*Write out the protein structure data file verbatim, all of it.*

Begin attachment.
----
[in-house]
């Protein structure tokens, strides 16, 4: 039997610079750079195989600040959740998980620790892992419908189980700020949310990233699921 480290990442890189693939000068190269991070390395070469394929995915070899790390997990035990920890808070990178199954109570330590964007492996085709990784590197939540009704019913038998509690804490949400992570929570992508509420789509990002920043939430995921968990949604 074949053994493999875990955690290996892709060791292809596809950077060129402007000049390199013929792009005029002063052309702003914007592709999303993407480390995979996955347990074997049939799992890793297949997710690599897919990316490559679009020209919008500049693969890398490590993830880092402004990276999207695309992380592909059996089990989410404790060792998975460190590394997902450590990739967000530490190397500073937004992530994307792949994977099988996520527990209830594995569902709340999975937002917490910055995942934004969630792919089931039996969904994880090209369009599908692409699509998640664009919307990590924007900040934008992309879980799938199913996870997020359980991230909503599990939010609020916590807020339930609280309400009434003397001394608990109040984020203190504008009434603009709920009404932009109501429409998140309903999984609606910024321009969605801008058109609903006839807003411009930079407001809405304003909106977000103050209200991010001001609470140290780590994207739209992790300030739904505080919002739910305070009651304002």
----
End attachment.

[in-house]
């Protein structure tokens, strides 16, 4: 039997610079750079195989600040959740998980620790892992419908189980700020949310990233699921 480290990442890189693939000068190269991070390395070469394929995915070899790390997990035990920890808070990178199954109570330590964007492996085709990784590197939540009704019913038998509690804490949400992570929570992508509420789509990002920043939430995921968990949604 074949053994493999875990955690290996892709060791292809596809950077060129402007000049390199013929792009005029002063052309702003914007592709999303993407480390995979996955347990074997049939799992890793297949997710690599897919990316490559679009020209919008500049693969890398490590993830880092402004990276999207695309992380592909059996089990989410404790060792998975460190590394997902450590990739967000530490190397500073937004992530994307792949994977099988996520527990209830594995569902709340999975937002917490910055995942934004969630792919089931039996969904994880090209369009599908692409699509998640664009919307990590924007900040934008992309879980799938199913996870997020359980991230909503599990939010609020916590807020339930609280309400009434003397001394608990109040984020203190504008009434603009709920009404932009109501429409998140309903999984609606910024321009969605801008058109609903006839807003411009930079407001809405304003909106977000103050209200991010001001609470140290780590994207739209992790300030739904505080919002739910305070009651304002």